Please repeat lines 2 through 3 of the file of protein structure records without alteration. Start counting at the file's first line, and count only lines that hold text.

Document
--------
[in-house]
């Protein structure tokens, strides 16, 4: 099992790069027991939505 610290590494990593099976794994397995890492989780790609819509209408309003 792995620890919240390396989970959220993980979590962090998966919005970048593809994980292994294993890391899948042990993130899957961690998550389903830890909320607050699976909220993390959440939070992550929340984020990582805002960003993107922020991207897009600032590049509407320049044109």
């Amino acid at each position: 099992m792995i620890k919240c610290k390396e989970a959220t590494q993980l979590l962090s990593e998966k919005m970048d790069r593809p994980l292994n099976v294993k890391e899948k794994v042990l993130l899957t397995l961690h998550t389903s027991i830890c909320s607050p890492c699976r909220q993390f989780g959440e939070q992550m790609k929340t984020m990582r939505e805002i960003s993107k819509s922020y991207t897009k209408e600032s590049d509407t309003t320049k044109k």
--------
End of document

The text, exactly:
């Protein structure tokens, strides 16, 4: 099992790069027991939505 610290590494990593099976794994397995890492989780790609819509209408309003 792995620890919240390396989970959220993980979590962090998966919005970048593809994980292994294993890391899948042990993130899957961690998550389903830890909320607050699976909220993390959440939070992550929340984020990582805002960003993107922020991207897009600032590049509407320049044109």
């Amino acid at each position: 099992m792995i620890k919240c610290k390396e989970a959220t590494q993980l979590l962090s990593e998966k919005m970048d790069r593809p994980l292994n099976v294993k890391e899948k794994v042990l993130l899957t397995l961690h998550t389903s027991i830890c909320s607050p890492c699976r909220q993390f989780g959440e939070q992550m790609k929340t984020m990582r939505e805002i960003s993107k819509s922020y991207t897009k209408e600032s590049d509407t309003t320049k044109k």